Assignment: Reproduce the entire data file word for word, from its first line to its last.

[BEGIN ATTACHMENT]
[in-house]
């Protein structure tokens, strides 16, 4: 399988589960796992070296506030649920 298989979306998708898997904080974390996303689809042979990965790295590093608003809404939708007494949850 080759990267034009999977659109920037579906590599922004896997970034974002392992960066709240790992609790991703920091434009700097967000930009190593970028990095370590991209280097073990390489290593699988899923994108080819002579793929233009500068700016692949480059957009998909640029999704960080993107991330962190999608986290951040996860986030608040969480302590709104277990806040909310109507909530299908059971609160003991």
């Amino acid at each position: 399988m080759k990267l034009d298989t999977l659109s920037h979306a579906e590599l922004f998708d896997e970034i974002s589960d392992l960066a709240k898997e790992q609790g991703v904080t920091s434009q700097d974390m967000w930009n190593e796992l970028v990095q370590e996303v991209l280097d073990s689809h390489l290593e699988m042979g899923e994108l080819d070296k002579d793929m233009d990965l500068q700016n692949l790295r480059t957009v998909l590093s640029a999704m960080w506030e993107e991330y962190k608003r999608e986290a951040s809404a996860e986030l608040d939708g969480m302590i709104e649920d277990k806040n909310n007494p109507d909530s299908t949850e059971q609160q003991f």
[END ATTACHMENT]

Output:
[in-house]
């Protein structure tokens, strides 16, 4: 399988589960796992070296506030649920 298989979306998708898997904080974390996303689809042979990965790295590093608003809404939708007494949850 080759990267034009999977659109920037579906590599922004896997970034974002392992960066709240790992609790991703920091434009700097967000930009190593970028990095370590991209280097073990390489290593699988899923994108080819002579793929233009500068700016692949480059957009998909640029999704960080993107991330962190999608986290951040996860986030608040969480302590709104277990806040909310109507909530299908059971609160003991």
């Amino acid at each position: 399988m080759k990267l034009d298989t999977l659109s920037h979306a579906e590599l922004f998708d896997e970034i974002s589960d392992l960066a709240k898997e790992q609790g991703v904080t920091s434009q700097d974390m967000w930009n190593e796992l970028v990095q370590e996303v991209l280097d073990s689809h390489l290593e699988m042979g899923e994108l080819d070296k002579d793929m233009d990965l500068q700016n692949l790295r480059t957009v998909l590093s640029a999704m960080w506030e993107e991330y962190k608003r999608e986290a951040s809404a996860e986030l608040d939708g969480m302590i709104e649920d277990k806040n909310n007494p109507d909530s299908t949850e059971q609160q003991f």